- The Washington Times - Wednesday, September 21, 2005

A second major hurricane is headed toward the heart of America’s oil-producing center — this time slated to hit near critical Houston-area facilities left untouched by Hurricane Katrina.

Any direct hit by Hurricane Rita, a Category 5 storm with 165 mph winds rated more powerful than Katrina, could send gasoline prices well above $3 a gallon again and pack a one-two punch on U.S. consumers and an economy already shaken by the earlier storm, analysts say.

Rita is expected to lumber through an oil patch in the western Gulf of Mexico that produces one-third of the nation’s oil, including fields hit hard by Katrina as well as oil rigs and platforms that escaped unscathed.

But the biggest worry is the potential of Katrina-like damage to the huge refineries clustered near Houston, Port Arthur, Galveston and Corpus Christi, which together produce a quarter of the gasoline consumed by U.S. motorists.

Oil and gas prices soared yesterday in New York futures markets in anticipation of Rita’s landfall on the central coast of Texas sometime this weekend, while stocks and the dollar fell on fears of a second, knockout hit on the economy.

The Dow Jones Industrial Average dropped 103 points to 10,378, and has fallen 264 points since Rita made an appearance Monday.

Ralph Acampora, a stock analyst with Prudential Securities, predicted “long and painful” days of waiting and worrying as Gulf Coast residents, investors and consumers watch the path of the storm.

Rita appears likely to be at least as dangerous as Katrina when it makes landfall, according to forecasters.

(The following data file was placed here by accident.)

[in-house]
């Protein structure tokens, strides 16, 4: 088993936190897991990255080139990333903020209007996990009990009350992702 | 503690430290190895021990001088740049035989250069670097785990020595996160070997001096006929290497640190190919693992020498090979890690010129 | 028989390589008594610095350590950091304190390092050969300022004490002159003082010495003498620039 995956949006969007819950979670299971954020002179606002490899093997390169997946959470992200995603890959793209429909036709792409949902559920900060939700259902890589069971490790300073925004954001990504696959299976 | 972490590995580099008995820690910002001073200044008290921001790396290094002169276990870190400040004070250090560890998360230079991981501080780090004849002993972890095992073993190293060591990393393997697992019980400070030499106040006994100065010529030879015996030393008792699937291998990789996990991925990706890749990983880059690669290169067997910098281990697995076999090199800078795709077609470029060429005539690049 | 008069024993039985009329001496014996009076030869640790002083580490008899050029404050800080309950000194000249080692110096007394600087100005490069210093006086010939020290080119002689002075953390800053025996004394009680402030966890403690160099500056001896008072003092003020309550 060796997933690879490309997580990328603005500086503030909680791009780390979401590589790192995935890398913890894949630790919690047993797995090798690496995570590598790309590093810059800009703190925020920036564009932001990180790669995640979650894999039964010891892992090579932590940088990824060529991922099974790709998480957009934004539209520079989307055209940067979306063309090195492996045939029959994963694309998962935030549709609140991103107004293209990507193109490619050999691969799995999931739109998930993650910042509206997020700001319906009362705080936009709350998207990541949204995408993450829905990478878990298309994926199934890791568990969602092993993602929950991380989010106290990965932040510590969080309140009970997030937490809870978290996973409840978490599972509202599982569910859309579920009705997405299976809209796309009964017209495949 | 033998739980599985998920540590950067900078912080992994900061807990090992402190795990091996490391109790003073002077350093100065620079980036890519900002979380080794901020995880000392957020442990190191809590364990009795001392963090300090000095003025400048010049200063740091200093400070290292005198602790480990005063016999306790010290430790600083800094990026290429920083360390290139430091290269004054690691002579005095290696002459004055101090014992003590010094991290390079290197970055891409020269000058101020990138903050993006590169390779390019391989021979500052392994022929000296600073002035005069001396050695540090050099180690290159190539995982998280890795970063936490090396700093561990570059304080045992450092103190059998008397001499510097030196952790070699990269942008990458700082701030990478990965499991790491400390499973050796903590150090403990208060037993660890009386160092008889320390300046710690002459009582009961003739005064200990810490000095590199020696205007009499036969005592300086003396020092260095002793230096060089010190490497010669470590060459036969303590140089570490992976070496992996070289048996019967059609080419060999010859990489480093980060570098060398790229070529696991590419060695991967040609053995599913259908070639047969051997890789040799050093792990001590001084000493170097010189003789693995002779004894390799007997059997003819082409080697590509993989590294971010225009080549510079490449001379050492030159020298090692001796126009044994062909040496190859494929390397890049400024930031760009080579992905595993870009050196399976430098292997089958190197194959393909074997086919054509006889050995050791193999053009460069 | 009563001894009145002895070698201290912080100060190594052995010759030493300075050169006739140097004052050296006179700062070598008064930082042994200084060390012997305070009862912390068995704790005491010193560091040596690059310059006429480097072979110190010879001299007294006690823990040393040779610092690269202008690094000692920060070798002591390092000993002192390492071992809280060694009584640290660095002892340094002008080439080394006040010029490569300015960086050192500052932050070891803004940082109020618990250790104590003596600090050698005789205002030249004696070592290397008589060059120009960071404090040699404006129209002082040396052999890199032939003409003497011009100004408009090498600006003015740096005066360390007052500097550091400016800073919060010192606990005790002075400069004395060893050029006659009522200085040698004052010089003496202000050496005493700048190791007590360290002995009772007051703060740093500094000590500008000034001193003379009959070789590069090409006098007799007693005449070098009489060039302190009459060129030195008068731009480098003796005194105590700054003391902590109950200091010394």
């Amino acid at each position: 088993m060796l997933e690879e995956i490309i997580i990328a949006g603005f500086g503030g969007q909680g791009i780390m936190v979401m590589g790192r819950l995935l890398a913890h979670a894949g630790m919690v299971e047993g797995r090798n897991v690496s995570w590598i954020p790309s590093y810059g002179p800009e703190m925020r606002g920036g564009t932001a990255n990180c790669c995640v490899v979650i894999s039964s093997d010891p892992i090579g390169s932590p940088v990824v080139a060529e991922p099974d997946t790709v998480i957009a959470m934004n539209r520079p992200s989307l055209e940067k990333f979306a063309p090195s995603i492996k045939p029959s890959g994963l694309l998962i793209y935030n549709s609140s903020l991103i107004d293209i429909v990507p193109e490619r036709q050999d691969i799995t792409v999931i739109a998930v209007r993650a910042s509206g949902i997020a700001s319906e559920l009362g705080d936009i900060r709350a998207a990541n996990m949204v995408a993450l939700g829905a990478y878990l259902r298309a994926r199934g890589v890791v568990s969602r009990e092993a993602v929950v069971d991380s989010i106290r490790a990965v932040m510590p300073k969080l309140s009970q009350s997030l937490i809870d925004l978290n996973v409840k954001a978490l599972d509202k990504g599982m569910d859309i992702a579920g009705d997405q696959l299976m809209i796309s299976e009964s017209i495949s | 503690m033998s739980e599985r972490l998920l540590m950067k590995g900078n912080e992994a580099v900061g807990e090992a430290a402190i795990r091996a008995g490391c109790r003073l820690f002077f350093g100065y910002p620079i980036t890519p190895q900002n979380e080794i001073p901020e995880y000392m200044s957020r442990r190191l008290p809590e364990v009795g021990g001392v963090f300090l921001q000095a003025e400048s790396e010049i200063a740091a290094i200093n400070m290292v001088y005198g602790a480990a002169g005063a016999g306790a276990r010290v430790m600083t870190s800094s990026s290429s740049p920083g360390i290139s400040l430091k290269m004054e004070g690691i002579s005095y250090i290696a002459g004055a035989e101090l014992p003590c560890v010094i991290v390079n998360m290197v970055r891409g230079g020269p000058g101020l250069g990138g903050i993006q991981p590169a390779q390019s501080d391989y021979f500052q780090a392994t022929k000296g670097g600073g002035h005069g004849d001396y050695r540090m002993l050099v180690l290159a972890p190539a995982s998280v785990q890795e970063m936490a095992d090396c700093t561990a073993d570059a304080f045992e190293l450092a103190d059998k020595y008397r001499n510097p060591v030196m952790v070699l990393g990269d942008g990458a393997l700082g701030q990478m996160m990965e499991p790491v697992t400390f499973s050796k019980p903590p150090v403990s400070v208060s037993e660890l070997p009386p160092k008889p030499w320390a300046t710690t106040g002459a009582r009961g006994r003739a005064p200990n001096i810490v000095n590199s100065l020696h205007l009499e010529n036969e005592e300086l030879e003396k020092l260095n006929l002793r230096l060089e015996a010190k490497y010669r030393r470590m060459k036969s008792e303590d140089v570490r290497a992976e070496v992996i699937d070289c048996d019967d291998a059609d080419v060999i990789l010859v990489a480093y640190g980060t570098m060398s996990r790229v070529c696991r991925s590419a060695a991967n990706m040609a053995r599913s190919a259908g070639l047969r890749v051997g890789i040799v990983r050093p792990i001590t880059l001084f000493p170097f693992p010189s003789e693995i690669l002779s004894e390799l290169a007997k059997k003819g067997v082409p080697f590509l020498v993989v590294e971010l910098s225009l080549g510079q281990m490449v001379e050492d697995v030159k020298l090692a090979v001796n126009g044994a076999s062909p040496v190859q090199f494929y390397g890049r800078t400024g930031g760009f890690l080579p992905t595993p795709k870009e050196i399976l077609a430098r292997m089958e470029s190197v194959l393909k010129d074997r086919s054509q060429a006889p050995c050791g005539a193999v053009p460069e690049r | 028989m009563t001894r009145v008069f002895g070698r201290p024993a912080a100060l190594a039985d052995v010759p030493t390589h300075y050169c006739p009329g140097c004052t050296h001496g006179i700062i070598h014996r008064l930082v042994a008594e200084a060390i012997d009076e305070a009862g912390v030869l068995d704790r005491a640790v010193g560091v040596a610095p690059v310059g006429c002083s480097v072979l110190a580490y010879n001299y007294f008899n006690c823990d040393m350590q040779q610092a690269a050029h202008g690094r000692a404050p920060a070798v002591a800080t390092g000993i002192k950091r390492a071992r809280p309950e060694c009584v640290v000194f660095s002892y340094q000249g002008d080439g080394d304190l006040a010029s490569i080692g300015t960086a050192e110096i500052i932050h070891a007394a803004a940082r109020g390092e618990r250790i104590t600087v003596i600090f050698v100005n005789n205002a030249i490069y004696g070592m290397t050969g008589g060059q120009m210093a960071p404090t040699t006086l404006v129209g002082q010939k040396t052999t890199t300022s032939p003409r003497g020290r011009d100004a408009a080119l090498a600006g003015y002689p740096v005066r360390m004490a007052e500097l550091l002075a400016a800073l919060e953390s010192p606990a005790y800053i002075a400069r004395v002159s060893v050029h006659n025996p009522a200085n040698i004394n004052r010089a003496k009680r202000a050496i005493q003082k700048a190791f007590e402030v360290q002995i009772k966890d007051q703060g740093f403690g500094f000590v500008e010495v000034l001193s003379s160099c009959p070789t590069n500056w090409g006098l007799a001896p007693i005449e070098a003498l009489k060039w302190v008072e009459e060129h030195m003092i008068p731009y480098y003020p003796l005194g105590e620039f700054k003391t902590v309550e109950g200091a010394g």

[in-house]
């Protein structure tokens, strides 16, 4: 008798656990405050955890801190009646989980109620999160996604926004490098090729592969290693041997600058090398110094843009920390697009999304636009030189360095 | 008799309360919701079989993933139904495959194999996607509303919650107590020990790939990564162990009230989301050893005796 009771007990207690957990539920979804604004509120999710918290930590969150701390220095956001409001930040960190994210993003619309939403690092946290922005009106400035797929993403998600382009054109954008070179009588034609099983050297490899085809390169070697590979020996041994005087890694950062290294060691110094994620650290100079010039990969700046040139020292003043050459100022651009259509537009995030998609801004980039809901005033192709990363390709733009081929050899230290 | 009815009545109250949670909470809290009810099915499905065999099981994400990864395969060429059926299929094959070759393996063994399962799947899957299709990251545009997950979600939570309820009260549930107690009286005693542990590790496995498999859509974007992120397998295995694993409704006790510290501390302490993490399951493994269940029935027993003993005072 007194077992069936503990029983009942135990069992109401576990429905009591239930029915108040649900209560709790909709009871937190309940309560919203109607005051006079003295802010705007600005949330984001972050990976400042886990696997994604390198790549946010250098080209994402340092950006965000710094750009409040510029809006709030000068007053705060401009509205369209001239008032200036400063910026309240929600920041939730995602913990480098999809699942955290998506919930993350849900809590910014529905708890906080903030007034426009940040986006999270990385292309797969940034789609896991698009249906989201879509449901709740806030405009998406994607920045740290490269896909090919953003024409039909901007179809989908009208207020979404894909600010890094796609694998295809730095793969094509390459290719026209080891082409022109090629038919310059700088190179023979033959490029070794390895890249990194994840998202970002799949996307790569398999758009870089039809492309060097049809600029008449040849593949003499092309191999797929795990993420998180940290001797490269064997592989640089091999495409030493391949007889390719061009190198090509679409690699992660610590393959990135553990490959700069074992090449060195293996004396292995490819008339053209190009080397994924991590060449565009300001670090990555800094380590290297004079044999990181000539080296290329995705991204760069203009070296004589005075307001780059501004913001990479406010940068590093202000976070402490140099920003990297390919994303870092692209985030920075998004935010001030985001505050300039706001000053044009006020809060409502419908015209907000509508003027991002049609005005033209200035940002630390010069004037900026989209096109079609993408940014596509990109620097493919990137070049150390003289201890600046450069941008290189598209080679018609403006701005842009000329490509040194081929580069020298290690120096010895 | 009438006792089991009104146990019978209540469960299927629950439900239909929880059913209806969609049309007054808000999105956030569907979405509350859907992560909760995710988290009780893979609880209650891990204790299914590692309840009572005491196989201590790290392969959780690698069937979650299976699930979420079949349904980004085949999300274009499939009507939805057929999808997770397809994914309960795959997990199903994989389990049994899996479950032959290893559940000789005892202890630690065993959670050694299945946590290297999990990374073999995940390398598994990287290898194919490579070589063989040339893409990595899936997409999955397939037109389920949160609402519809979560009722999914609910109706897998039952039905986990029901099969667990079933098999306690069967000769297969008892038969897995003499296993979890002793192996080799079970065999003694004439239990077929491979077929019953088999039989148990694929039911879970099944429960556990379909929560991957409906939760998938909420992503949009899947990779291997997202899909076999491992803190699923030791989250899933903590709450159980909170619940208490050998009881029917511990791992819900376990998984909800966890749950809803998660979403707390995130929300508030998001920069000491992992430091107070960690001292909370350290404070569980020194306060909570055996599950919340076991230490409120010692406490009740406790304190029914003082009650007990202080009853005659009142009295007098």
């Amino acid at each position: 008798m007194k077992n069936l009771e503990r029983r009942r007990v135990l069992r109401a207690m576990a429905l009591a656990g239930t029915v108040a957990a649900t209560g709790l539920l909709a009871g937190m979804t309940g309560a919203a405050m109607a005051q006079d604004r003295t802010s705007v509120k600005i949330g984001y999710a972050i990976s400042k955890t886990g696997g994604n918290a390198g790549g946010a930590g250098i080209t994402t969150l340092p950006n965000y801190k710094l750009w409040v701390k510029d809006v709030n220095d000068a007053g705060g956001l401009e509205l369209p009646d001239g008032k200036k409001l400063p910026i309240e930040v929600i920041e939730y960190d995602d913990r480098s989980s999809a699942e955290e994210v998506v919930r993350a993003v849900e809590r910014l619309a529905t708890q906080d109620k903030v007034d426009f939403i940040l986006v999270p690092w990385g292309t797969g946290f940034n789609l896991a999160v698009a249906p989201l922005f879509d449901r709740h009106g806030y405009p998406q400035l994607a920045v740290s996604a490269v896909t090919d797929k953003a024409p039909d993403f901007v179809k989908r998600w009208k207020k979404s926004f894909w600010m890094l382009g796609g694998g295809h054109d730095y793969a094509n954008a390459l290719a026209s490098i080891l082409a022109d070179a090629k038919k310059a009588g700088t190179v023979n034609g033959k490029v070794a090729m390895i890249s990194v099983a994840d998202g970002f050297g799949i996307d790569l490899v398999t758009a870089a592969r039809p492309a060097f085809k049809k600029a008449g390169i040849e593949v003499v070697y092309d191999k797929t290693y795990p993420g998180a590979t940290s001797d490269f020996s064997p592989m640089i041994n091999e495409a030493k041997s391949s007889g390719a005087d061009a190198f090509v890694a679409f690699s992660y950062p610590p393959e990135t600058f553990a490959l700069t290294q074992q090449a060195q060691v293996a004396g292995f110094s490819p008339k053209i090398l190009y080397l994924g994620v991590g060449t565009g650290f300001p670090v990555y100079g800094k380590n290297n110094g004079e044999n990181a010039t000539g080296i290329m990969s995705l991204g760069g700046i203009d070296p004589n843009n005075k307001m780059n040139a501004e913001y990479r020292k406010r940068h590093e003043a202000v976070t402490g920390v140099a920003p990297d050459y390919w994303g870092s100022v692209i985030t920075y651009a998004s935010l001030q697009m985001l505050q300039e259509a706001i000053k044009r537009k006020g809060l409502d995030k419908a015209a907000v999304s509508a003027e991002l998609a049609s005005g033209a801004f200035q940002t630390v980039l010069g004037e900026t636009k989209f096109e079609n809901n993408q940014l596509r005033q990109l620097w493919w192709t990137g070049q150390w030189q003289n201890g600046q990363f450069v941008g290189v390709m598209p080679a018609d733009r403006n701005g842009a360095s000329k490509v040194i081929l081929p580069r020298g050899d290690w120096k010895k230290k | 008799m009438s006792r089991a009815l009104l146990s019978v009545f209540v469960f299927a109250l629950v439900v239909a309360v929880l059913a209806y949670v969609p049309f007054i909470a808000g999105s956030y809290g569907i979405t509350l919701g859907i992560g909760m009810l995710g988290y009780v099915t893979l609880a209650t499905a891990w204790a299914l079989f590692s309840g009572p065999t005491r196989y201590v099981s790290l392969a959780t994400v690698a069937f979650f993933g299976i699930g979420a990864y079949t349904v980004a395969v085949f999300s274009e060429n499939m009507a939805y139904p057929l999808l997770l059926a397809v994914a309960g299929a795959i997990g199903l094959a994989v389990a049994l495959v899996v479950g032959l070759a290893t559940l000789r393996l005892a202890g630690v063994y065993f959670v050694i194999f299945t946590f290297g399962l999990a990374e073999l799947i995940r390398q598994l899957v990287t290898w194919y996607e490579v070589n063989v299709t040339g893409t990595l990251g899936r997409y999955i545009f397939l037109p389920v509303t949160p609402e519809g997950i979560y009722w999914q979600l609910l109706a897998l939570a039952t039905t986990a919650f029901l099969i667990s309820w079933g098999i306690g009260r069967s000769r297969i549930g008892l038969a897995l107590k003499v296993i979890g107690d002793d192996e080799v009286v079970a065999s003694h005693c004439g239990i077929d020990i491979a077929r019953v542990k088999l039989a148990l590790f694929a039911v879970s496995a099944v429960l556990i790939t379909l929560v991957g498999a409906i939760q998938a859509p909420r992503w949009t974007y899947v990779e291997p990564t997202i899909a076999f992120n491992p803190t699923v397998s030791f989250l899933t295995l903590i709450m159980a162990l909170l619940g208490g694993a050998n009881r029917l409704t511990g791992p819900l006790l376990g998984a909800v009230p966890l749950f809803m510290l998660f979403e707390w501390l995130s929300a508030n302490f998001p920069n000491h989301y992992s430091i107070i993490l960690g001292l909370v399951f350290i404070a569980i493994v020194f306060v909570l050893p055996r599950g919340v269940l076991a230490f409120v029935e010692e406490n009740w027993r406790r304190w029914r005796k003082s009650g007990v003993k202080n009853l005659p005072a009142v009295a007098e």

Katrina caused sporadic gasoline shortages and sent prices soaring into record territory by ripping up drilling rigs, and toppling oil platforms from their moorings and marooning them dozens of miles away. The damage to major refineries in the New Orleans area came from flooding and the loss of electricity.

Nearly all Gulf oil and gasoline production initially was shuttered, and about 5 percent of U.S. output remains shut down by the storm. Major facilities such as the Mars deepwater oil platform, which produces 15 percent of Gulf oil, are not expected to go online again until mid-2006.

Production from western Gulf oil wells and refineries started shutting down yesterday as companies evacuated workers ahead of Rita’s arrival, adding to the extensive outages imposed by Katrina.

As of 2 p.m., 73 percent of the Gulf’s oil production and about half of its natural-gas output was stopped, according to the Interior Department. BP Amoco PLC, Royal Dutch Shell, Valero and other companies were moving to close refineries and evacuate workers.

Any prolonged shutdown of a large portion of Gulf production could cause shortages of gasoline and translate into significantly higher gas prices, analysts say.

“The Houston area is ground zero of the refining industry,” said Rick Mueller of Energy Security Analysis Inc. “If it suffers the scope of damage caused to refineries in Louisiana by Katrina, we could see rationing and queues at the gas pump.”

The Organization of Petroleum Exporting Countries would not be able to help if any more refineries are knocked off-line, he said.

That is because U.S. refineries have been producing all the fuel they can and have no spare capacity to make up any shortfall from the Gulf, while the worldwide market is nearly as tight. Swamping the world with more oil that has not been refined would do little to relieve gasoline shortages.

The chances of serious damage from flooding to the Texas refineries seems high. The National Weather Service has issued a flood watch for the Texas coastline, including Galveston.

Exxon Mobil Corp.’s Baytown, Texas, oil refinery — the nation’s largest — is located along the Houston Ship Channel inland from Galveston.

“Rita is developing into our worst-case scenario,” said John Kilduff, an executive at Fimat USA, an investment-analysis firm. “This is headed right into our other major refining center just after all the damage done to facilities in Louisiana. From an energy perspective, it doesn’t get any worse.”

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